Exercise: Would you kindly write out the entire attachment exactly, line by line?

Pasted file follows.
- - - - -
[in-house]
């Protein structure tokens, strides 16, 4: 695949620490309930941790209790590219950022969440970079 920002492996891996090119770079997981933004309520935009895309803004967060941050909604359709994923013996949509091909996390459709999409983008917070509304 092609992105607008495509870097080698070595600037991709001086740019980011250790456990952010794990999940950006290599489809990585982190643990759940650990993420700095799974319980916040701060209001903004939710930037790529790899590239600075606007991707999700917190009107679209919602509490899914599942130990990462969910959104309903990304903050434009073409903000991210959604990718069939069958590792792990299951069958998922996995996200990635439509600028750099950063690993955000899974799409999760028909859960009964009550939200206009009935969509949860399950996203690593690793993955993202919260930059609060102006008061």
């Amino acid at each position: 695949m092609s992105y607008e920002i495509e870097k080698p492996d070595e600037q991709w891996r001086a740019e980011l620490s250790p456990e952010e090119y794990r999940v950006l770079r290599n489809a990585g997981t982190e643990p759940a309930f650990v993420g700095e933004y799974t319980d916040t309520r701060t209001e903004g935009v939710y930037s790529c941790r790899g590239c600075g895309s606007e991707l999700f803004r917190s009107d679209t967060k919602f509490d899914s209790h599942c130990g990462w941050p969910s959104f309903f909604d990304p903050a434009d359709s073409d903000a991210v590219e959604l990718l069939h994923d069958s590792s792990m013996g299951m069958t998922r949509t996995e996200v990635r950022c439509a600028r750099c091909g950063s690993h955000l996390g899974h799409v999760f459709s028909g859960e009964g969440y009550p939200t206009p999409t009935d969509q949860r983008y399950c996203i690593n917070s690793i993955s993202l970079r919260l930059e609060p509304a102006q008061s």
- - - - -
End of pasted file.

[in-house]
């Protein structure tokens, strides 16, 4: 695949620490309930941790209790590219950022969440970079 920002492996891996090119770079997981933004309520935009895309803004967060941050909604359709994923013996949509091909996390459709999409983008917070509304 092609992105607008495509870097080698070595600037991709001086740019980011250790456990952010794990999940950006290599489809990585982190643990759940650990993420700095799974319980916040701060209001903004939710930037790529790899590239600075606007991707999700917190009107679209919602509490899914599942130990990462969910959104309903990304903050434009073409903000991210959604990718069939069958590792792990299951069958998922996995996200990635439509600028750099950063690993955000899974799409999760028909859960009964009550939200206009009935969509949860399950996203690593690793993955993202919260930059609060102006008061």
């Amino acid at each position: 695949m092609s992105y607008e920002i495509e870097k080698p492996d070595e600037q991709w891996r001086a740019e980011l620490s250790p456990e952010e090119y794990r999940v950006l770079r290599n489809a990585g997981t982190e643990p759940a309930f650990v993420g700095e933004y799974t319980d916040t309520r701060t209001e903004g935009v939710y930037s790529c941790r790899g590239c600075g895309s606007e991707l999700f803004r917190s009107d679209t967060k919602f509490d899914s209790h599942c130990g990462w941050p969910s959104f309903f909604d990304p903050a434009d359709s073409d903000a991210v590219e959604l990718l069939h994923d069958s590792s792990m013996g299951m069958t998922r949509t996995e996200v990635r950022c439509a600028r750099c091909g950063s690993h955000l996390g899974h799409v999760f459709s028909g859960e009964g969440y009550p939200t206009p999409t009935d969509q949860r983008y399950c996203i690593n917070s690793i993955s993202l970079r919260l930059e609060p509304a102006q008061s």